Welcome to a K3 seminar with Kareena Coelho. It will be held on Wednesday, April 12, 10.15-12.00, in The Open Studio on the fifth floor of Niagara (Room NIC 0541).
The title of the talk is:
Frozen Screens: Exploring Internet in Nunavut, Canada
This presentation provides an introduction to my doctoral research on internet in Nunavut, a territory in the Canadian Arctic that is primarily populated by the Inuit, an indigenous group. Internet in Nunavut is often described as failing, as “slow, unreliable and expensive.” My research explores the role of the Canadian federal government in creating these issues, while also being attentive to the ways that Nunavummiut communities negotiate with and around this internet, making it useful to their lives. This approach is influenced by scholars such as Giddens (1984) and de Certeau (1984), who probe the interactions between power and agency, as well as Brian Larkin (2008), who emphasizes approaching media as culturally situated and specific.
I will focus on three threads from my research: exploring the Canadian government’s problematic approach to internet funding and policy-making; investigating the ways Nunavummiut communities employ persisting media such as television, the radio and the postal service, to facilitate their usage of internet or to circumvent it; and examining community access sites in Nunavut, which as spaces of both policy and community, exemplify the politics of Nunavummiut internet while also showcasing the inventiveness of Nunavummiut, who use these spaces and their technologies for cultural purposes and projects.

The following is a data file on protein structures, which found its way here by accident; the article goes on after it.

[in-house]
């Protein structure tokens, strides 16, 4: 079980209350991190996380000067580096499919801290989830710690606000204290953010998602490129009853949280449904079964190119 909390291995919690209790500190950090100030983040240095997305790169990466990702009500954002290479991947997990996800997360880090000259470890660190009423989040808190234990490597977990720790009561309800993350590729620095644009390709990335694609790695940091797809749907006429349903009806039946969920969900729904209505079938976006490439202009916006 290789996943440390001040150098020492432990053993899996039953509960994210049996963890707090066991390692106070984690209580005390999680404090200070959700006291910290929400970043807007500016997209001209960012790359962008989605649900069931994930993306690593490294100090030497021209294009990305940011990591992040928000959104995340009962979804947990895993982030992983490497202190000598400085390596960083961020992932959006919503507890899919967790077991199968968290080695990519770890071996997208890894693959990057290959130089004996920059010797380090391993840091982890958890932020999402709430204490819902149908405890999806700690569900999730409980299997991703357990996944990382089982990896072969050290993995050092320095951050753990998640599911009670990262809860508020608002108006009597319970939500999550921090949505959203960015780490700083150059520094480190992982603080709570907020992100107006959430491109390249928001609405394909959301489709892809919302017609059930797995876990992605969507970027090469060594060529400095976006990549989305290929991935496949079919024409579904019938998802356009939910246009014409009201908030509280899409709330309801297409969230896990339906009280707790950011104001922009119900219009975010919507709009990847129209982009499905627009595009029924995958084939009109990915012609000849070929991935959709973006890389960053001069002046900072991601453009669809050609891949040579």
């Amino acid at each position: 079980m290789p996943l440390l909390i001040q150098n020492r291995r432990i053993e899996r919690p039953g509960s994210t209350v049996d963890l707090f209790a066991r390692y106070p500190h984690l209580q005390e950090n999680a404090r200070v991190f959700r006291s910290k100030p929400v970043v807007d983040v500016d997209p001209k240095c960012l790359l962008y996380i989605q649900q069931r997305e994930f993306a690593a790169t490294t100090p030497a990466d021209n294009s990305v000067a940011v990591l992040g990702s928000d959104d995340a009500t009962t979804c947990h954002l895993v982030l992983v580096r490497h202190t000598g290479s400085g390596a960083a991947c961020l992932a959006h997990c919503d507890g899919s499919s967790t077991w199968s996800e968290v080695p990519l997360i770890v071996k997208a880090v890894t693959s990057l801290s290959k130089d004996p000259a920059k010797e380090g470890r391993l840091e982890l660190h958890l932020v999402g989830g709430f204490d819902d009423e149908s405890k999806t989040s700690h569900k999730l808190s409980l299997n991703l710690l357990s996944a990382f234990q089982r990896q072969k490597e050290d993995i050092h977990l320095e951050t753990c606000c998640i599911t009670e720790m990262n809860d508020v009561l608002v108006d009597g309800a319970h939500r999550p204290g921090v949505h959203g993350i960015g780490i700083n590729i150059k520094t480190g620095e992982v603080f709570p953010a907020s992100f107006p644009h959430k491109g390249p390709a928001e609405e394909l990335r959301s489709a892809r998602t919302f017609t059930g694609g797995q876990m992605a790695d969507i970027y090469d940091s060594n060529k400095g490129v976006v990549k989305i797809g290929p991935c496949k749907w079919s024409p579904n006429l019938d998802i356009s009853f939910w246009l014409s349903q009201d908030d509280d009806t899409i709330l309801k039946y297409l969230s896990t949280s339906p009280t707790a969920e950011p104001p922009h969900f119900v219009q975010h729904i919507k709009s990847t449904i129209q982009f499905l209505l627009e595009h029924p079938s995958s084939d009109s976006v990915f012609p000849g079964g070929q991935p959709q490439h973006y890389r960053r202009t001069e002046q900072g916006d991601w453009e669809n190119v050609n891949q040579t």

The evidence presented will suggest that internet in Nunavut emerges from, and is implicated within, processes and interactions between power and local communities, between policy and usage; that widely held definitions of internet should be complicated; and that linear, progressive understandings of technological development should be countered with insights provided by a focus on technologies-in-use (Edgerton 2007).
Kareena Coelho is a doctoral student in Media and Communications at Goldsmiths, University of London. She holds a Masters of Arts from the University of Chicago, and a Bachelors degree from the University of Toronto. Her research has been published in the Journal of New Media and Culture, with forthcoming publications in Inuit Studies and the Canadian Journal of Communication.